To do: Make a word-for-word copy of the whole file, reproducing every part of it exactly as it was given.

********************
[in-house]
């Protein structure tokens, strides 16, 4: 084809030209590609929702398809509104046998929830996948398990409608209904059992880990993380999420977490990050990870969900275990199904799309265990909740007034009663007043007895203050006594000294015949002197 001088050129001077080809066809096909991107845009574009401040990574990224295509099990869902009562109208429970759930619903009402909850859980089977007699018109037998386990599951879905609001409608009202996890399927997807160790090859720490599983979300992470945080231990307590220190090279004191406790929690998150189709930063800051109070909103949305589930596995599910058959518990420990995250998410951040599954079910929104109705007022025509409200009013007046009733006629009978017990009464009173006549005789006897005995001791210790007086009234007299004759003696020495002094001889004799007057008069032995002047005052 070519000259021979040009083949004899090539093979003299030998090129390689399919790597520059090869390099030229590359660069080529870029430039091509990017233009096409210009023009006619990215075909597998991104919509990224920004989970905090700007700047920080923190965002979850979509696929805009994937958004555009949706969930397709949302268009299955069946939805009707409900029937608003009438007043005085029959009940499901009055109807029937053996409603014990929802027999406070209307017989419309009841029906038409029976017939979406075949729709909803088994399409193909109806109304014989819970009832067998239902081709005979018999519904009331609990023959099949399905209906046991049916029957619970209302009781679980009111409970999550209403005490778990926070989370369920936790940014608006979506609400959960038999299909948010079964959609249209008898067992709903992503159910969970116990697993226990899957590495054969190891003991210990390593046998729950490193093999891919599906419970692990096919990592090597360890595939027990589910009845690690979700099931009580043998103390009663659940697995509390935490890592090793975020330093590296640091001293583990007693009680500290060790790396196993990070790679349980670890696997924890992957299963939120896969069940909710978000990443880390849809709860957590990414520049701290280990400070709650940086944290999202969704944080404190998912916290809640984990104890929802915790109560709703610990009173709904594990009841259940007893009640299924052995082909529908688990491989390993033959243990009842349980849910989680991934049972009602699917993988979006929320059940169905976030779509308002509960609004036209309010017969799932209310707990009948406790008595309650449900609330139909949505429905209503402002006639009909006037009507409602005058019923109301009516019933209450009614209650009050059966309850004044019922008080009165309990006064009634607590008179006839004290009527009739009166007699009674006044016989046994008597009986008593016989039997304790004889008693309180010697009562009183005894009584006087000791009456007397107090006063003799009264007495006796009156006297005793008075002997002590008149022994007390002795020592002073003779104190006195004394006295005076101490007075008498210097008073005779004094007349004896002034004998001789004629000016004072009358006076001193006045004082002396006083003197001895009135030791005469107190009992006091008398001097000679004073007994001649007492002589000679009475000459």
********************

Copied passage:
[in-house]
């Protein structure tokens, strides 16, 4: 084809030209590609929702398809509104046998929830996948398990409608209904059992880990993380999420977490990050990870969900275990199904799309265990909740007034009663007043007895203050006594000294015949002197 001088050129001077080809066809096909991107845009574009401040990574990224295509099990869902009562109208429970759930619903009402909850859980089977007699018109037998386990599951879905609001409608009202996890399927997807160790090859720490599983979300992470945080231990307590220190090279004191406790929690998150189709930063800051109070909103949305589930596995599910058959518990420990995250998410951040599954079910929104109705007022025509409200009013007046009733006629009978017990009464009173006549005789006897005995001791210790007086009234007299004759003696020495002094001889004799007057008069032995002047005052 070519000259021979040009083949004899090539093979003299030998090129390689399919790597520059090869390099030229590359660069080529870029430039091509990017233009096409210009023009006619990215075909597998991104919509990224920004989970905090700007700047920080923190965002979850979509696929805009994937958004555009949706969930397709949302268009299955069946939805009707409900029937608003009438007043005085029959009940499901009055109807029937053996409603014990929802027999406070209307017989419309009841029906038409029976017939979406075949729709909803088994399409193909109806109304014989819970009832067998239902081709005979018999519904009331609990023959099949399905209906046991049916029957619970209302009781679980009111409970999550209403005490778990926070989370369920936790940014608006979506609400959960038999299909948010079964959609249209008898067992709903992503159910969970116990697993226990899957590495054969190891003991210990390593046998729950490193093999891919599906419970692990096919990592090597360890595939027990589910009845690690979700099931009580043998103390009663659940697995509390935490890592090793975020330093590296640091001293583990007693009680500290060790790396196993990070790679349980670890696997924890992957299963939120896969069940909710978000990443880390849809709860957590990414520049701290280990400070709650940086944290999202969704944080404190998912916290809640984990104890929802915790109560709703610990009173709904594990009841259940007893009640299924052995082909529908688990491989390993033959243990009842349980849910989680991934049972009602699917993988979006929320059940169905976030779509308002509960609004036209309010017969799932209310707990009948406790008595309650449900609330139909949505429905209503402002006639009909006037009507409602005058019923109301009516019933209450009614209650009050059966309850004044019922008080009165309990006064009634607590008179006839004290009527009739009166007699009674006044016989046994008597009986008593016989039997304790004889008693309180010697009562009183005894009584006087000791009456007397107090006063003799009264007495006796009156006297005793008075002997002590008149022994007390002795020592002073003779104190006195004394006295005076101490007075008498210097008073005779004094007349004896002034004998001789004629000016004072009358006076001193006045004082002396006083003197001895009135030791005469107190009992006091008398001097000679004073007994001649007492002589000679009475000459």